Materials and Methods: Patients with a thick gingival biotype and intact buccal bone wall upon extraction of a single tooth in the aesthetic zone (15–25) were consecutively treated. The protocol included flapless extraction and implant surgery, socket grafting, immediate nonocclusal loading with a screw-retained provisional crown, and replacement by a permanent crown 6 months thereafter. The outcome was assessed after 3, 6, and 12 months. Cases demonstrating major alveolar process remodeling and/or advanced midfacial recession (>1 mm) at 3 months were additionally treated with a connective tissue graft (CTG). The emergence profile of the provisional crown was replicated for all permanent crowns.

Results: Twenty-two patients (12 men, 10 women; mean age 50) were treated after tooth extraction for nonperiodontal reasons using a novel bone condensing implant with variable-thread design, conical connection, and platform switch (NobelActive®, Nobel Biocare, Göteborg, Sweden). One implant failed and mean marginal bone loss was 0.1 mm (p = .059). Temporary mesial papilla reduction occurred, whereas distal papilla reduction was permanent (mean 0.5 mm; p = .001). At 3 months, five cases demonstrated major alveolar process remodeling and two advanced midfacial recession. Hence, slight initial decline in the pink esthetic score (PES) (p = .053) was observed. CTG resulted in a steady improvement of the PES after 3 months (p ≤ .037). At 12 months, pink aesthetics (mean PES 12.15) was comparable to the preoperative status (mean PES 11.86; p = .293). Distal papillae had significantly deteriorated (p = .020) in this time span, whereas midfacial contour had significantly improved (p = .005).

Conclusions: Preservation of pink aesthetics is possible following IIT. However, to achieve that, CTG may be necessary in about one-third of the patients. Major alveolar process remodeling is the main reason for additional treatment.

Friday, February 24, 2012

A Novel Use for Biphosphonates !

A Bioactive Nanolayer for Orthopedic and Dental Implants
(Nanowerk News) AddBIO AB, a subsidiary of Accelerator Nordic AB, has developed Zolidd®, a proprietary bioactive nanolayer for orthopedic and dental implants that releases bisphosphonate, a bone strengthening drug. A randomized clinical trial, conducted at Linköping University Hospital, Sweden, shows that dental implants with a bisphosphonate nanolayer have improved stability (see paper in Bone:"A bisphosphonate-coating improves the fixation of metal implants in human bone. A randomized trial of dental implants").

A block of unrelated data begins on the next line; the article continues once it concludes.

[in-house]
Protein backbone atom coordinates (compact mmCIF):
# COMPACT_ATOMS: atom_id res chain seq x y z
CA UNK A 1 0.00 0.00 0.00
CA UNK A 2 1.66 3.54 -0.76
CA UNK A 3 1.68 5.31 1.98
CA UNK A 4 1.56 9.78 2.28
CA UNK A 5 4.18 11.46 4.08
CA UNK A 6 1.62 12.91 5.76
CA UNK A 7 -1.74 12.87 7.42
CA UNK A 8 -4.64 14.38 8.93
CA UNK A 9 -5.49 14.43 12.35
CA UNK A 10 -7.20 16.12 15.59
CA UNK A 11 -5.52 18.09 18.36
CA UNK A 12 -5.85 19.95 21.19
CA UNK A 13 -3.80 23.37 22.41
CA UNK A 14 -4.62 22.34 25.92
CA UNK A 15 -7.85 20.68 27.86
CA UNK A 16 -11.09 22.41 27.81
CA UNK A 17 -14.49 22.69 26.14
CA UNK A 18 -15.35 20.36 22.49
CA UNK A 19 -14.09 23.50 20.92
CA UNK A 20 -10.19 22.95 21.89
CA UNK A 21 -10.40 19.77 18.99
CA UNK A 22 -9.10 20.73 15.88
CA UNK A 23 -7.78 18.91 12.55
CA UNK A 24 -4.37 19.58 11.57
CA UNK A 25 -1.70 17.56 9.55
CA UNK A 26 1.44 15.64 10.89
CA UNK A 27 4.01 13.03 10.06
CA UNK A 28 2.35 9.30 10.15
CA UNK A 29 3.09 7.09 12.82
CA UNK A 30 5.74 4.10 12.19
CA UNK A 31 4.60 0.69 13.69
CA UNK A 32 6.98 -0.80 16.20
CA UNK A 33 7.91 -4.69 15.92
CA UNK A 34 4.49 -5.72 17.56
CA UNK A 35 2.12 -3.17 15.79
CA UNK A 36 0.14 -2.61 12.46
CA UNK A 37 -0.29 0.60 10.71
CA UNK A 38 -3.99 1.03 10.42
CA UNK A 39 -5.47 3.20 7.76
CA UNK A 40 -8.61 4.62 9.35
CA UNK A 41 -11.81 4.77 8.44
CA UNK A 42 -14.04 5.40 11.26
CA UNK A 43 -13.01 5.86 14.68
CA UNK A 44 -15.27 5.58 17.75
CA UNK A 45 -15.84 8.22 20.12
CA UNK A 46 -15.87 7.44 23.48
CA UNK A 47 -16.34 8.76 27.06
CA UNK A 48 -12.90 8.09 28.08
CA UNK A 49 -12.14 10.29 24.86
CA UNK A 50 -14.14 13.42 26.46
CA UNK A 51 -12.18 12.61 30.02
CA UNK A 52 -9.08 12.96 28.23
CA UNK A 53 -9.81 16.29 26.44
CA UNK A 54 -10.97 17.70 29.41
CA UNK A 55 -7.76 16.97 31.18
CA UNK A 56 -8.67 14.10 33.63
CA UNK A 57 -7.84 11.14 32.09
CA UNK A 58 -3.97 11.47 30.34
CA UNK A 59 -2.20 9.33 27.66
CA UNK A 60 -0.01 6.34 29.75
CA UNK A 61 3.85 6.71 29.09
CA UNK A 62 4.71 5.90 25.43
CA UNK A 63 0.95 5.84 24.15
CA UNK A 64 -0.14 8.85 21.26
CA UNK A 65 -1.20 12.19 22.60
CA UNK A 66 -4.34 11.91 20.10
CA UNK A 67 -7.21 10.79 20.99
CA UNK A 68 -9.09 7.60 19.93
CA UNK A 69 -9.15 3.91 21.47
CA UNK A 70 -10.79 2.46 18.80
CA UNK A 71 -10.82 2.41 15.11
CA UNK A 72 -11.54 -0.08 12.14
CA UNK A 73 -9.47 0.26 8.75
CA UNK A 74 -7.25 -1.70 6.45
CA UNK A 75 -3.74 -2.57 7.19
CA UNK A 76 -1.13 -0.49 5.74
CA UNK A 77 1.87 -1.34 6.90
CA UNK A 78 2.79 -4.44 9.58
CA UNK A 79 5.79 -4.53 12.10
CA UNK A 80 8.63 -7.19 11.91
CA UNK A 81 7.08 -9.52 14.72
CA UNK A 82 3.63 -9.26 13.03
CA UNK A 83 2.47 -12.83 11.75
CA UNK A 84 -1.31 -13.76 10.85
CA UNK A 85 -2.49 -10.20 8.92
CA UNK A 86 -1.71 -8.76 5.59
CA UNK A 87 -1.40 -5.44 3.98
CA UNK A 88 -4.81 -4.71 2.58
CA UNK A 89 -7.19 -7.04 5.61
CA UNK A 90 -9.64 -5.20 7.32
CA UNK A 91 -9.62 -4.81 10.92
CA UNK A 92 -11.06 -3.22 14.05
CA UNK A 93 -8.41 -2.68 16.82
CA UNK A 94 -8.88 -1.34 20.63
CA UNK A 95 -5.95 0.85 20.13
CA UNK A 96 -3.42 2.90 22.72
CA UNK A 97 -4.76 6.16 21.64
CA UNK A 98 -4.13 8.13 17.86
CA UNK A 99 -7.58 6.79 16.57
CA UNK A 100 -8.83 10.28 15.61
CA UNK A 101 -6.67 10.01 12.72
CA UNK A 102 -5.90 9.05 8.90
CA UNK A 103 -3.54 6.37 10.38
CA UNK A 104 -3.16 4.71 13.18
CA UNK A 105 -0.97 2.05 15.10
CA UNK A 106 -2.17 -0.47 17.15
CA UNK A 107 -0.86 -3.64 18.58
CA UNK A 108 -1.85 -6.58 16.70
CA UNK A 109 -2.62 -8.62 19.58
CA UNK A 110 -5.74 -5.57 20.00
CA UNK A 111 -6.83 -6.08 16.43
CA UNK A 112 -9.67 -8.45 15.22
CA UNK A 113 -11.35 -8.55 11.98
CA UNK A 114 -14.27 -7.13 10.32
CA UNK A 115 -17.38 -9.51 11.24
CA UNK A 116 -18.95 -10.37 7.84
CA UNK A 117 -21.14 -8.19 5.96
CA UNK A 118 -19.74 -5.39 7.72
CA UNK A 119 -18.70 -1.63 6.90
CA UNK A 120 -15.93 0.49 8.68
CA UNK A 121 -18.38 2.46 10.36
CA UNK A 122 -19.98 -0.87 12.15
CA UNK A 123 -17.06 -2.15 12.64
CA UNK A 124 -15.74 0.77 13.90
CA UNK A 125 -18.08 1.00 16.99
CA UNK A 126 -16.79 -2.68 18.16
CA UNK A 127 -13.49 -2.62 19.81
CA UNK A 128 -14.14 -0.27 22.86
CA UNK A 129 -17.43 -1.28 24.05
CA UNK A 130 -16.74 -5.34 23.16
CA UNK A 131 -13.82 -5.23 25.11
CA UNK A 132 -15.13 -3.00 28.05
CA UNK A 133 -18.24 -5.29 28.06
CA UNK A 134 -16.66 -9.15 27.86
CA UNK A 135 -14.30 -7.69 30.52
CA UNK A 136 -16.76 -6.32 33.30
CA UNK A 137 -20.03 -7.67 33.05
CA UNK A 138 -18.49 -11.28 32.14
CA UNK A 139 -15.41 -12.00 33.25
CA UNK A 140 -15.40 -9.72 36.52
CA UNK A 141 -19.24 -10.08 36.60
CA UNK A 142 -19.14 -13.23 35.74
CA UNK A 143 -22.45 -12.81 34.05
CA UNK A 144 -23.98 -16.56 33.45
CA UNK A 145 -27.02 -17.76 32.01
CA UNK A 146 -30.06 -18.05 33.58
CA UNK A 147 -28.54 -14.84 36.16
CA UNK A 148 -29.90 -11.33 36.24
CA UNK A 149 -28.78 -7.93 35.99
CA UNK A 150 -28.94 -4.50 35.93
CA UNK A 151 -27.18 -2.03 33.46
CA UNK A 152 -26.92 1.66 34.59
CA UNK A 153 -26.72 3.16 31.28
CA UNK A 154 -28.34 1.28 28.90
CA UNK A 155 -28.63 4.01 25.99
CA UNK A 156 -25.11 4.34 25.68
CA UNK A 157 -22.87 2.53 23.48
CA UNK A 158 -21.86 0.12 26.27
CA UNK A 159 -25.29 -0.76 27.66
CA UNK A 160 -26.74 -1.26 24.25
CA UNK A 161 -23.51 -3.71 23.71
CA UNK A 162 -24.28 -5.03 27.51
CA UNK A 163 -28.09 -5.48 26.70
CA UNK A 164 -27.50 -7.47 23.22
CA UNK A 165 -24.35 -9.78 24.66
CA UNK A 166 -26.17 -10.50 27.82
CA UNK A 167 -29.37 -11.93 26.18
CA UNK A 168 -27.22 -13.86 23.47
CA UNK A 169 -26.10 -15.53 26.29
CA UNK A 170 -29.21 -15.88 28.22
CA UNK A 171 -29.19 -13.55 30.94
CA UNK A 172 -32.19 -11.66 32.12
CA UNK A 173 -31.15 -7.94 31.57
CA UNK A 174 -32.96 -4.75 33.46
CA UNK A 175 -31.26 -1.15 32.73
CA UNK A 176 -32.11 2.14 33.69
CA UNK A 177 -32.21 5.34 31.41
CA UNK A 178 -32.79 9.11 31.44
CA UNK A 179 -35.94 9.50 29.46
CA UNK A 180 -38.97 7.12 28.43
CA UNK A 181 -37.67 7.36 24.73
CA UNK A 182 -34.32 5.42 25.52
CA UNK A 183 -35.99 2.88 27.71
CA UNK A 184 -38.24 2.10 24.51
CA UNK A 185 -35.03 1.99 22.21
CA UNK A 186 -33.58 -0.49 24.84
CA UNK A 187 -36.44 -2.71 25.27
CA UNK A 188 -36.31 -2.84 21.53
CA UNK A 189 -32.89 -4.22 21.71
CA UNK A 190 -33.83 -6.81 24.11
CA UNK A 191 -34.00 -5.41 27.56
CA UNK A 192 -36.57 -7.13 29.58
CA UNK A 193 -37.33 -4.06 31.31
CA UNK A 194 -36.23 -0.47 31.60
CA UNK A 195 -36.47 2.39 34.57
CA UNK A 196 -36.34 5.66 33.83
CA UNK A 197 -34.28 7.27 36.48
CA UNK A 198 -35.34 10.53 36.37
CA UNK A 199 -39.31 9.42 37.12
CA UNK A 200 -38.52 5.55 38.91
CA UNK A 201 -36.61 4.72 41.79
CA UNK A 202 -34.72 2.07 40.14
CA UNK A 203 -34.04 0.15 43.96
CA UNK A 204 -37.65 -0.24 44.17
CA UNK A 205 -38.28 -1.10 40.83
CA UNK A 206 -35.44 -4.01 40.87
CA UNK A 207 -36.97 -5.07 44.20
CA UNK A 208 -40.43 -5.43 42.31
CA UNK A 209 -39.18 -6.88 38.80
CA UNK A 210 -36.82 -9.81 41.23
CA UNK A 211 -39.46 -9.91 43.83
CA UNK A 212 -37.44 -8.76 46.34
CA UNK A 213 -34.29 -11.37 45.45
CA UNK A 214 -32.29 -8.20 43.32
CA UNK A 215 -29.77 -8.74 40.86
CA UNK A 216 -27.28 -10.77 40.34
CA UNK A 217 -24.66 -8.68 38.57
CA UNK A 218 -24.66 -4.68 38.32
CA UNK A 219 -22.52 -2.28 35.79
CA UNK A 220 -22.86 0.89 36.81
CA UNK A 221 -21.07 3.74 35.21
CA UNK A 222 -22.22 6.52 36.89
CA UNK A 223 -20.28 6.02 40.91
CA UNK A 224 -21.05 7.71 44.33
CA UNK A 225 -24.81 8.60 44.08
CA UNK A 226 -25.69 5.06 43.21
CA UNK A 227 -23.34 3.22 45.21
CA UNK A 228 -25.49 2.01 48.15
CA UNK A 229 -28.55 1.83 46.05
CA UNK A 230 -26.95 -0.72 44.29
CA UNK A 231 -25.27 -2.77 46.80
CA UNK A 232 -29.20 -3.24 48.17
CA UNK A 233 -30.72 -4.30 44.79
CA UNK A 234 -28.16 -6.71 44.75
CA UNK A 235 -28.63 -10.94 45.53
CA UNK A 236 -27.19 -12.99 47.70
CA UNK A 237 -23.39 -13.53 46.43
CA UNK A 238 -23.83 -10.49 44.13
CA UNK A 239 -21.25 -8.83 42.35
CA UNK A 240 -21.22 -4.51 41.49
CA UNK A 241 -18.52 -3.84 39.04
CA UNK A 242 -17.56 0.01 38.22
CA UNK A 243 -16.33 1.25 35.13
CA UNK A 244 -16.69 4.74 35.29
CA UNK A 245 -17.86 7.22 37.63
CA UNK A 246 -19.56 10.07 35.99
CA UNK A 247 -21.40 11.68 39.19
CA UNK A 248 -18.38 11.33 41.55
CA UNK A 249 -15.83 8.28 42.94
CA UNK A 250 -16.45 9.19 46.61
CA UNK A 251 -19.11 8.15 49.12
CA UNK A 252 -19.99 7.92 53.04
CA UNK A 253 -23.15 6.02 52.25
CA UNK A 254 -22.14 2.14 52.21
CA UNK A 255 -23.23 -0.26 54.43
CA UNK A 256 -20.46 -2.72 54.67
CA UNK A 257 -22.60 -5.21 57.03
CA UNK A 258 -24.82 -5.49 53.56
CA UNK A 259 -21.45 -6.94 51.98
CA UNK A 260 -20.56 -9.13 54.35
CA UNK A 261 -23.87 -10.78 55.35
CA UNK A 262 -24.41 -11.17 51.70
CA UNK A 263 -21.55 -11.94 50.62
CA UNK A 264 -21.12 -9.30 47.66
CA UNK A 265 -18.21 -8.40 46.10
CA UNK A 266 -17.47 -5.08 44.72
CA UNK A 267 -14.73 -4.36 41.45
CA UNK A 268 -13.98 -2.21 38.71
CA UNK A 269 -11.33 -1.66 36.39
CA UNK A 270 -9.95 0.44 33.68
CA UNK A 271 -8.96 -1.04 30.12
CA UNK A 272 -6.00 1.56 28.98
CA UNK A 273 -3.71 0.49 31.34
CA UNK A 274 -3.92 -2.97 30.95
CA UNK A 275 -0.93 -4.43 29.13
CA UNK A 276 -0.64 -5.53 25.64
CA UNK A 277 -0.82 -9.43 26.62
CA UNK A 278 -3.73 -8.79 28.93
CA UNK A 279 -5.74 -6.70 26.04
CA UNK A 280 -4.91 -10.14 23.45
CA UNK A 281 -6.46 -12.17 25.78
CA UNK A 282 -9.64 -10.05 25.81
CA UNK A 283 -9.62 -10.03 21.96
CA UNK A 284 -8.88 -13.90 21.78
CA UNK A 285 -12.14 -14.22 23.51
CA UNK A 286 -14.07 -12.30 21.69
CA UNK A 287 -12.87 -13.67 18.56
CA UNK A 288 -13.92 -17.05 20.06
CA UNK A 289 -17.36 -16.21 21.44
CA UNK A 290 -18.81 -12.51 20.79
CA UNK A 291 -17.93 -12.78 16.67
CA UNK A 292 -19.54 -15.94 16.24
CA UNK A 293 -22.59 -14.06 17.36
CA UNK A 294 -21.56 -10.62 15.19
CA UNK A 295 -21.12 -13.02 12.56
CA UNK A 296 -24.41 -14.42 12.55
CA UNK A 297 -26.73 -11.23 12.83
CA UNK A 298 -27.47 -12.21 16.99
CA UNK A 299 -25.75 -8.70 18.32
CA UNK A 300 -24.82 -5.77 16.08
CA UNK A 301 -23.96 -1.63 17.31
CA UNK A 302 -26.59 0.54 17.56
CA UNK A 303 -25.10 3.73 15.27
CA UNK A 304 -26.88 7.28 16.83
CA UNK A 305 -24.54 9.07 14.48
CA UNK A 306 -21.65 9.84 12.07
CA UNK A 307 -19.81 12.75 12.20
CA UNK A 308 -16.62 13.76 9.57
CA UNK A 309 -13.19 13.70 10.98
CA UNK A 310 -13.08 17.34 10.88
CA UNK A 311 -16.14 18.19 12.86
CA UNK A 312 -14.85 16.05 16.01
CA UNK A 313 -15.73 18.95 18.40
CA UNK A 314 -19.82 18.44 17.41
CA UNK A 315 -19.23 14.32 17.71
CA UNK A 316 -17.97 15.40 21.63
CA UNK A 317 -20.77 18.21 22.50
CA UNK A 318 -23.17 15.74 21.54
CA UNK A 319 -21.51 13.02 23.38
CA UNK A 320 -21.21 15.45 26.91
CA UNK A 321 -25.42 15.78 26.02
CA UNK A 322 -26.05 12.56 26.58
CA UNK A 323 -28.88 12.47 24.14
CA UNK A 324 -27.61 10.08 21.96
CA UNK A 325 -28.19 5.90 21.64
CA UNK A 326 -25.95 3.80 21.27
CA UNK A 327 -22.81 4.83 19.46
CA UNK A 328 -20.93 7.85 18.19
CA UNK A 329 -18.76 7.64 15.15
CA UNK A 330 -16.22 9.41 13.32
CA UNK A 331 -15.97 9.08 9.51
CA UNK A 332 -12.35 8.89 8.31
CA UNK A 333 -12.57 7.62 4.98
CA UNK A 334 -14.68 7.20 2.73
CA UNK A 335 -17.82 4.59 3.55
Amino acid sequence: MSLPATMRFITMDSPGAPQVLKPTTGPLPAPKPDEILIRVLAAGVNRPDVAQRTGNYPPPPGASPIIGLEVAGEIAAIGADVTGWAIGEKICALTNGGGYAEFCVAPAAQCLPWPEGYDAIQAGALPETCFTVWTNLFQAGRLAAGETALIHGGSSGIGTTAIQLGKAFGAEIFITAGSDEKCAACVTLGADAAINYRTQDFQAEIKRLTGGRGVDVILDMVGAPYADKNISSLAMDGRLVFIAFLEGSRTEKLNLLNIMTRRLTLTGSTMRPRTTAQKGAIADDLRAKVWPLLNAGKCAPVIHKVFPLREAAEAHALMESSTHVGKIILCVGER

Millions of people worldwide have dental implants, i.e. screws inserted to support artificial teeth. The first time after surgery, the implant is often not stable enough to enable chewing. It may take several months for the bone around the implant to heal and become strong enough for the patient to regain normal chewing function.
"The study shows that local bisphosphonate improves implant stability, meaning that the time until normal chewing function could be shortened, thus reducing the suffering for the patient", says Professor Per Aspenberg, Linköping University Hospital, co-founder of AddBIO.
Zolidd is the first application from a platform technology designed for local release of drugs from medical implants, developed by Professors Per Aspenberg and Penti Tengvall, Linköping University. A nanometer-thin protein layer is attached to the metal surface and a bisphosphonate is attached to the protein. When the bisphosphonate is released, a local effect is obtained, which improves implant stability. In the present study, a Zolidd prototype was used to release bisphosphonate in this way.
Sixteen patients each received two implants, one with bisphosphonate and one without. After six months, the bisphosphonate treated implant showed improved stability in 15 out of 16 patients. On x-rays, the treated implants showed positive effects already after two months. No complications occurred.
"This is an important study. With these results, we are now ready to take the next step in commercializing Zolidd", says Dr. Trine Vikinge, CEO AddBIO.
Source: AddBIO (press release)

Wednesday, February 22, 2012

Dental CR Reader Featuring Tablet Support

Dental CR Reader Featuring Tablet Support: QuantorTab

3DISC Imaging inc., Dulles, VA, a manufacturer of digital imaging products, has developed a compact imaging device that provides reading of reusable dental imaging plates. The FireCR Dental Reader features a tablet computer to immediately view and share imaging results at the chair side and features touch screen software that provides dentists with immediate access to the history of the patient’s dental images.